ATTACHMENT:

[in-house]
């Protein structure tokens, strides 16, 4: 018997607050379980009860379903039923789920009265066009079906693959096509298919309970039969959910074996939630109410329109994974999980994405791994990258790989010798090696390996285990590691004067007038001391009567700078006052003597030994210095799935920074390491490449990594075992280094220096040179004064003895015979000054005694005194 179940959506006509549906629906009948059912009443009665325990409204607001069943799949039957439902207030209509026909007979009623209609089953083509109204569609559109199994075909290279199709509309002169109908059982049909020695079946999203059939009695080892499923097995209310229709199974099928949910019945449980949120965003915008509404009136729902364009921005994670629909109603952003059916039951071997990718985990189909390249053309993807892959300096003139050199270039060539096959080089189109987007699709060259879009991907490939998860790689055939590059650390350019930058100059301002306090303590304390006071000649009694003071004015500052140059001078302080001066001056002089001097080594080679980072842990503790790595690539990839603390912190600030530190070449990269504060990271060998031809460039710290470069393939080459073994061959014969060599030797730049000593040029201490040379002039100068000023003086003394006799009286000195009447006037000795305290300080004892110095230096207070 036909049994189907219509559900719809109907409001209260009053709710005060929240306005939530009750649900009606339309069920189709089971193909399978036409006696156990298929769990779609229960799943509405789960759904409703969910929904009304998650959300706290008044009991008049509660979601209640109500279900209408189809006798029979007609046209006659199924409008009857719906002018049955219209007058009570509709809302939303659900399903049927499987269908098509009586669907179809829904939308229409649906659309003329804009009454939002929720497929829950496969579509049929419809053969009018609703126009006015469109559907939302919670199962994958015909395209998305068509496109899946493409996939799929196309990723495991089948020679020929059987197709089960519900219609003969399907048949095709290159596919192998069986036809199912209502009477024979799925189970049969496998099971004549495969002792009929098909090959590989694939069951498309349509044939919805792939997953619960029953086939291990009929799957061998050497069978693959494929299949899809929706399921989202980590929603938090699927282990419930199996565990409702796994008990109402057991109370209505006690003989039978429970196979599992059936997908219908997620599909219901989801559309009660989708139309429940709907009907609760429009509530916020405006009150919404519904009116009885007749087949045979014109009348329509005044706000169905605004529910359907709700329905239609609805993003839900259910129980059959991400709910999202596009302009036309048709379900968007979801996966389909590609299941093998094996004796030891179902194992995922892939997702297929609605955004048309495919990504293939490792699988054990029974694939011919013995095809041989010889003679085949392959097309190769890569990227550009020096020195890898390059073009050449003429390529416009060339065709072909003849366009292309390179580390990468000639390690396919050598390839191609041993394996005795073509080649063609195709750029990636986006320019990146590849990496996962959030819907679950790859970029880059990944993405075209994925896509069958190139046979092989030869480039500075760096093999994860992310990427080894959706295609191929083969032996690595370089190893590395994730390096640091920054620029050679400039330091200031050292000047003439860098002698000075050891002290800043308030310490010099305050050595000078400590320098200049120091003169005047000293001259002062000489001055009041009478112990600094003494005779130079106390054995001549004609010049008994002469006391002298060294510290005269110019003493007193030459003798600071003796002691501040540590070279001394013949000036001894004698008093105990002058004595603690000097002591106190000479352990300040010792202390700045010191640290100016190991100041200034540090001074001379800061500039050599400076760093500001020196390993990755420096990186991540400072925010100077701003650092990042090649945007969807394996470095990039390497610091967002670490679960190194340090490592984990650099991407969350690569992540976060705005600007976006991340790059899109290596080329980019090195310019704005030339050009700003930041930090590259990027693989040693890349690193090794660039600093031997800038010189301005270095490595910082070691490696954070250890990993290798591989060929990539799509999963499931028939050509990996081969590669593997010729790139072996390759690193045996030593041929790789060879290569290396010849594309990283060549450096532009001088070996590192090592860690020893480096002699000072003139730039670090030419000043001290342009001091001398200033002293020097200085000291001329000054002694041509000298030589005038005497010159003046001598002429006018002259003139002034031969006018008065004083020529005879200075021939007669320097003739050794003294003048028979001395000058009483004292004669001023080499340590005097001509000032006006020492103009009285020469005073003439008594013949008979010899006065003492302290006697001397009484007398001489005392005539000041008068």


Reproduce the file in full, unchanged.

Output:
[in-house]
């Protein structure tokens, strides 16, 4: 018997607050379980009860379903039923789920009265066009079906693959096509298919309970039969959910074996939630109410329109994974999980994405791994990258790989010798090696390996285990590691004067007038001391009567700078006052003597030994210095799935920074390491490449990594075992280094220096040179004064003895015979000054005694005194 179940959506006509549906629906009948059912009443009665325990409204607001069943799949039957439902207030209509026909007979009623209609089953083509109204569609559109199994075909290279199709509309002169109908059982049909020695079946999203059939009695080892499923097995209310229709199974099928949910019945449980949120965003915008509404009136729902364009921005994670629909109603952003059916039951071997990718985990189909390249053309993807892959300096003139050199270039060539096959080089189109987007699709060259879009991907490939998860790689055939590059650390350019930058100059301002306090303590304390006071000649009694003071004015500052140059001078302080001066001056002089001097080594080679980072842990503790790595690539990839603390912190600030530190070449990269504060990271060998031809460039710290470069393939080459073994061959014969060599030797730049000593040029201490040379002039100068000023003086003394006799009286000195009447006037000795305290300080004892110095230096207070 036909049994189907219509559900719809109907409001209260009053709710005060929240306005939530009750649900009606339309069920189709089971193909399978036409006696156990298929769990779609229960799943509405789960759904409703969910929904009304998650959300706290008044009991008049509660979601209640109500279900209408189809006798029979007609046209006659199924409008009857719906002018049955219209007058009570509709809302939303659900399903049927499987269908098509009586669907179809829904939308229409649906659309003329804009009454939002929720497929829950496969579509049929419809053969009018609703126009006015469109559907939302919670199962994958015909395209998305068509496109899946493409996939799929196309990723495991089948020679020929059987197709089960519900219609003969399907048949095709290159596919192998069986036809199912209502009477024979799925189970049969496998099971004549495969002792009929098909090959590989694939069951498309349509044939919805792939997953619960029953086939291990009929799957061998050497069978693959494929299949899809929706399921989202980590929603938090699927282990419930199996565990409702796994008990109402057991109370209505006690003989039978429970196979599992059936997908219908997620599909219901989801559309009660989708139309429940709907009907609760429009509530916020405006009150919404519904009116009885007749087949045979014109009348329509005044706000169905605004529910359907709700329905239609609805993003839900259910129980059959991400709910999202596009302009036309048709379900968007979801996966389909590609299941093998094996004796030891179902194992995922892939997702297929609605955004048309495919990504293939490792699988054990029974694939011919013995095809041989010889003679085949392959097309190769890569990227550009020096020195890898390059073009050449003429390529416009060339065709072909003849366009292309390179580390990468000639390690396919050598390839191609041993394996005795073509080649063609195709750029990636986006320019990146590849990496996962959030819907679950790859970029880059990944993405075209994925896509069958190139046979092989030869480039500075760096093999994860992310990427080894959706295609191929083969032996690595370089190893590395994730390096640091920054620029050679400039330091200031050292000047003439860098002698000075050891002290800043308030310490010099305050050595000078400590320098200049120091003169005047000293001259002062000489001055009041009478112990600094003494005779130079106390054995001549004609010049008994002469006391002298060294510290005269110019003493007193030459003798600071003796002691501040540590070279001394013949000036001894004698008093105990002058004595603690000097002591106190000479352990300040010792202390700045010191640290100016190991100041200034540090001074001379800061500039050599400076760093500001020196390993990755420096990186991540400072925010100077701003650092990042090649945007969807394996470095990039390497610091967002670490679960190194340090490592984990650099991407969350690569992540976060705005600007976006991340790059899109290596080329980019090195310019704005030339050009700003930041930090590259990027693989040693890349690193090794660039600093031997800038010189301005270095490595910082070691490696954070250890990993290798591989060929990539799509999963499931028939050509990996081969590669593997010729790139072996390759690193045996030593041929790789060879290569290396010849594309990283060549450096532009001088070996590192090592860690020893480096002699000072003139730039670090030419000043001290342009001091001398200033002293020097200085000291001329000054002694041509000298030589005038005497010159003046001598002429006018002259003139002034031969006018008065004083020529005879200075021939007669320097003739050794003294003048028979001395000058009483004292004669001023080499340590005097001509000032006006020492103009009285020469005073003439008594013949008979010899006065003492302290006697001397009484007398001489005392005539000041008068």